The Manufacturers Association of Nigeria (MAN) has said the Composite Manufacturers’ CEO’s Confidence (MCCI) index for the first quarter of 2019 stood at 51.3 per cent.
MAN President, Mr. Ahmed Mansur, who disclosed this, explained that the newly created MCCI report revealed that the manufacturing sector was struggling as operating conditions remained challenging.
The MAN president made the disclosure yesterday in Lagos, at the launch of the confidence index.
Mansur, who was represented by the Managing Director of Flour Mills Nigeria, Mr. Paul Gbededo, said the association would no doubt continue to promote a friendlier operating system for the manufacturing sector in Nigeria, to remain global and stay competitive.
According to him, the MCCI is an integral part of the four-year transformation roadmap of the association. This index is a strategic effort to proactively review the impact of government policies on the manufacturing sector, with a view to using the evidence-based feedback to advocate for a specific direction of government policy formulation and implementation, he added.
Speaking further, he said the maiden edition was a statistical indicator created to measure the pulse of the manufacturing sector by sampling the perception of business operators, using CEOs of MAN member-companies across 10 sectoral groups and 14 industrial zones as respondents.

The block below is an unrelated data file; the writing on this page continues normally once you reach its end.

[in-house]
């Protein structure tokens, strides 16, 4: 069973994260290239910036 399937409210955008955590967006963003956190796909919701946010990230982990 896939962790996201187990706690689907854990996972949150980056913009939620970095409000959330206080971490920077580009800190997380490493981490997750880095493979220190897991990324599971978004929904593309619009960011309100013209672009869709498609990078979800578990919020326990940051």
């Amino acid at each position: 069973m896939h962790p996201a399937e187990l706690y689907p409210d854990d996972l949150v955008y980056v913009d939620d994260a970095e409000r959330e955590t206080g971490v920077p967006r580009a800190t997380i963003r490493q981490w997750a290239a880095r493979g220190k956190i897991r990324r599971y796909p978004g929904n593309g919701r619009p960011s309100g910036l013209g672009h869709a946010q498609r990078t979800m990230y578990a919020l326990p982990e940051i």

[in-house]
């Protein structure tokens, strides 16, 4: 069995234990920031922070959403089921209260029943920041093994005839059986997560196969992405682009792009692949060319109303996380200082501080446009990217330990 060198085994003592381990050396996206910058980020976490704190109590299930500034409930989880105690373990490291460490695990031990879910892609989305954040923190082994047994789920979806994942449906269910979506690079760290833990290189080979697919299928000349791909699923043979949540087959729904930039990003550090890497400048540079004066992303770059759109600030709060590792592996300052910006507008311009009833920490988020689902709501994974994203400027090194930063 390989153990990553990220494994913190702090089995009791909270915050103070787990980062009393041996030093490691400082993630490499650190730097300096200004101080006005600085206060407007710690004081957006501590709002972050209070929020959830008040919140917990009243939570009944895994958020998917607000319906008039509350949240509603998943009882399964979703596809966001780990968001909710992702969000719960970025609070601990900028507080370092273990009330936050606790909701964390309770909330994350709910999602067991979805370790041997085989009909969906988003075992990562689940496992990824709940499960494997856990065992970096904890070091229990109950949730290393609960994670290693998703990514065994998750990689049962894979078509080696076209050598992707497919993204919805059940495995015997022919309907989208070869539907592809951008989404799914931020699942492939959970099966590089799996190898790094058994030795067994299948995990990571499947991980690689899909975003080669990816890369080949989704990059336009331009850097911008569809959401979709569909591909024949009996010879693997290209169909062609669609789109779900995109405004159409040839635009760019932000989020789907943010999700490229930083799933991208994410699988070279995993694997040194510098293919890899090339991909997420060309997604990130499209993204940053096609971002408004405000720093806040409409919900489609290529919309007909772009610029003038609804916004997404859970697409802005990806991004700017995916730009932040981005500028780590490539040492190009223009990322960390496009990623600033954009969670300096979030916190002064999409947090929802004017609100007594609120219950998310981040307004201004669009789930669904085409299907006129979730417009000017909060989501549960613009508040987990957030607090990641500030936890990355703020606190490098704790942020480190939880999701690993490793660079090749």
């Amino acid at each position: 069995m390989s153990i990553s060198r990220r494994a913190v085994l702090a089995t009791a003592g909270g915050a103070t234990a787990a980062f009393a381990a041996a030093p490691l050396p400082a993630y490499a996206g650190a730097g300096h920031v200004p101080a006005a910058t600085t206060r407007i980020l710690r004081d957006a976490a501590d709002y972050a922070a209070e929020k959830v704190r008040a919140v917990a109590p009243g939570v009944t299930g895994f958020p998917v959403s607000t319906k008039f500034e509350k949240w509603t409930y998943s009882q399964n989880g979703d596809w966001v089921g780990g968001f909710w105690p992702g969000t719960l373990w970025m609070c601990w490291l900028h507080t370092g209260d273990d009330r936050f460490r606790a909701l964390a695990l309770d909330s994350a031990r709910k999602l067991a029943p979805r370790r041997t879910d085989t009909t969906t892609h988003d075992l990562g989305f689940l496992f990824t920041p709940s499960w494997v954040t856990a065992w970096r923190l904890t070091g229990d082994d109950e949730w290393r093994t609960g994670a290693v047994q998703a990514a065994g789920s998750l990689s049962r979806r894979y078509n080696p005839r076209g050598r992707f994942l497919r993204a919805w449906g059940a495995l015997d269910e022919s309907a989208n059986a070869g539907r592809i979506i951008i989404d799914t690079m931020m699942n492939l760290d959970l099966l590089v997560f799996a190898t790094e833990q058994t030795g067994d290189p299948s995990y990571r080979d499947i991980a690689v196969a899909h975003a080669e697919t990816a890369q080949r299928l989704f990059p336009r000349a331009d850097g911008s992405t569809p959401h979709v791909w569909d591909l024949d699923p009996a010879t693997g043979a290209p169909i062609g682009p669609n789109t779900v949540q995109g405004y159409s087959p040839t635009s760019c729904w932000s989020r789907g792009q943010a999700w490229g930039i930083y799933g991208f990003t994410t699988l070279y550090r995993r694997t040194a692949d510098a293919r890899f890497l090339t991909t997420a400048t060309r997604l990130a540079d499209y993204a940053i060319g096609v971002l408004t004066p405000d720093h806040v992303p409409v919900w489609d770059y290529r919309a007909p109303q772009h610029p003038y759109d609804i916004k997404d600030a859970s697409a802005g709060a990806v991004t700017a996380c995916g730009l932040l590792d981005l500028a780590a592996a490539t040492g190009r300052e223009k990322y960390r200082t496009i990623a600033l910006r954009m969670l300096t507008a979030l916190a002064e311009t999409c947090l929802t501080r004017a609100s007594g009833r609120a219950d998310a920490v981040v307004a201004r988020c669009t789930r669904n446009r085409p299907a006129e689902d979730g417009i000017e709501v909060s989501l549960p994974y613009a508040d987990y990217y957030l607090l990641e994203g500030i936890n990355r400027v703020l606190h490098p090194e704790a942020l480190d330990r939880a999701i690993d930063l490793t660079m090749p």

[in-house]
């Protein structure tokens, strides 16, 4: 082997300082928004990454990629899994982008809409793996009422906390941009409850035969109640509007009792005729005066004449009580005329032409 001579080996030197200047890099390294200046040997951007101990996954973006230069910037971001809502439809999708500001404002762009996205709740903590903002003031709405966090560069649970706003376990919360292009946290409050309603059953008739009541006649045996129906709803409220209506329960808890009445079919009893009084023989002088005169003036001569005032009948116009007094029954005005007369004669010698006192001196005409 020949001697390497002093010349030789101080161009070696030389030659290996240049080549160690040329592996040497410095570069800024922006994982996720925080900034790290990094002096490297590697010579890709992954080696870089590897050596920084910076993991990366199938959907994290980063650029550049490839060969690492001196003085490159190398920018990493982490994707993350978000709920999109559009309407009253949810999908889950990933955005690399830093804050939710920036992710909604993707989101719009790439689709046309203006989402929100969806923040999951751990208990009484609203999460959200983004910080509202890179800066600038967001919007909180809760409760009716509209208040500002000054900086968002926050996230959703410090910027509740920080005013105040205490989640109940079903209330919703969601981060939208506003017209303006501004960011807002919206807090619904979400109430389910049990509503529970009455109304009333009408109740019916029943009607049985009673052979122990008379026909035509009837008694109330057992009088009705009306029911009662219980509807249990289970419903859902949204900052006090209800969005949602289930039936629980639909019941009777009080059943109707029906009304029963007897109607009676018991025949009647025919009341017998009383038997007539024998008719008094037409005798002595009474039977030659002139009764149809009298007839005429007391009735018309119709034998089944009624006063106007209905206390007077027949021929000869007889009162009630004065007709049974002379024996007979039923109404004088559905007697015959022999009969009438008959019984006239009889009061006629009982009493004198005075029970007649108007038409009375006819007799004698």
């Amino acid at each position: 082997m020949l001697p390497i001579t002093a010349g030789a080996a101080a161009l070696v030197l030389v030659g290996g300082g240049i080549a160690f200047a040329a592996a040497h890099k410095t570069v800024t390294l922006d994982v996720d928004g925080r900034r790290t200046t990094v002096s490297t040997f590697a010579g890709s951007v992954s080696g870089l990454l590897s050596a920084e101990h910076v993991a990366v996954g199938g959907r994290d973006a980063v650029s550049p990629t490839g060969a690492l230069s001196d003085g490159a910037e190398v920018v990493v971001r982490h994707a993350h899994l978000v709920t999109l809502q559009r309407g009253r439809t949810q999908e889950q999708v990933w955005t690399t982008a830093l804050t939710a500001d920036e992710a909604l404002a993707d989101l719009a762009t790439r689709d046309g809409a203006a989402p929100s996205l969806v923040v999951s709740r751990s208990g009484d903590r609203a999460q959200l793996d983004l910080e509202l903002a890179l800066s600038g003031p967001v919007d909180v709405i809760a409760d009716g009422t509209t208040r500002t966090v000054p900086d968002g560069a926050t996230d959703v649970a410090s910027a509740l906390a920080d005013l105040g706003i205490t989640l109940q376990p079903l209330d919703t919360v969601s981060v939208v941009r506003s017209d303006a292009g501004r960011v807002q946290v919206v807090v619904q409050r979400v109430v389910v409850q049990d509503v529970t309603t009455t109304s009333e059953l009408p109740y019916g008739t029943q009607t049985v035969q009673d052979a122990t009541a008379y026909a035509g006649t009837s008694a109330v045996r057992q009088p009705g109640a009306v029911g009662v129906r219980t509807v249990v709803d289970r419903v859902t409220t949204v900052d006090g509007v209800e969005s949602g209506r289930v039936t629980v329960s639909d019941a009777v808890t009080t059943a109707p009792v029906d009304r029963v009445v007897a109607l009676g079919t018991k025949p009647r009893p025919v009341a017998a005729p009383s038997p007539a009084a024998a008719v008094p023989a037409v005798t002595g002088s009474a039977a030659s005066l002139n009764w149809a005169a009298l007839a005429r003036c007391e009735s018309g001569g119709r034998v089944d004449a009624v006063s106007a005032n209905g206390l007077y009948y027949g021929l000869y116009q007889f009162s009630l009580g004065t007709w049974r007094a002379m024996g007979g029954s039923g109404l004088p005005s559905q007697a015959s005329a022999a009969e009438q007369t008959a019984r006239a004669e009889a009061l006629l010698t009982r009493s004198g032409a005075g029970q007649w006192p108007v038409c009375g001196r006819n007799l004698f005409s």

”The index essentially gauges manufacturers’ perception using a set of diffusion factors, macroeconomic conditions and business operating environment indicators.
“The diffusion indicators include business condition, employment condition (rate of employment), production level, level of confidence on the performance of the manufacturing sector and expectations for the next three months.
“Specifically, the general macroeconomic indicators assessed include foreign exchange, lending rate, credit to the manufacturing sector and capital expenditure of the government while the business operating environment condition was measured by the intensity of regulation, multiple taxes/levies, access to seaports, local raw-materials sourcing and government patronage of Made in Nigeria manufactured products,” he said.
He said the fact that operators were struggling signified the minimal impact of regulatory reforms and macroeconomic policies on the performance of the sector.
He further revealed that the MAN sectoral group and industrial zones on the MCCI for the quarter turned out to be a mixed bag.
While few sub-sectoral groups and zones were measured above the 50 points benchmark, adding that majority recorded 50 points and below.
Mansur, bemoaned the numerous challenges confronting the sector. According to him, the outcomes showed that poor electricity supply was ranked first, multiple taxation and over-regulation were jointly ranked second; high-interest rate was third; poor access to Nigerian ports and delay in clearance of containers/cargoes and the attendant demurrage were also ranked fourth.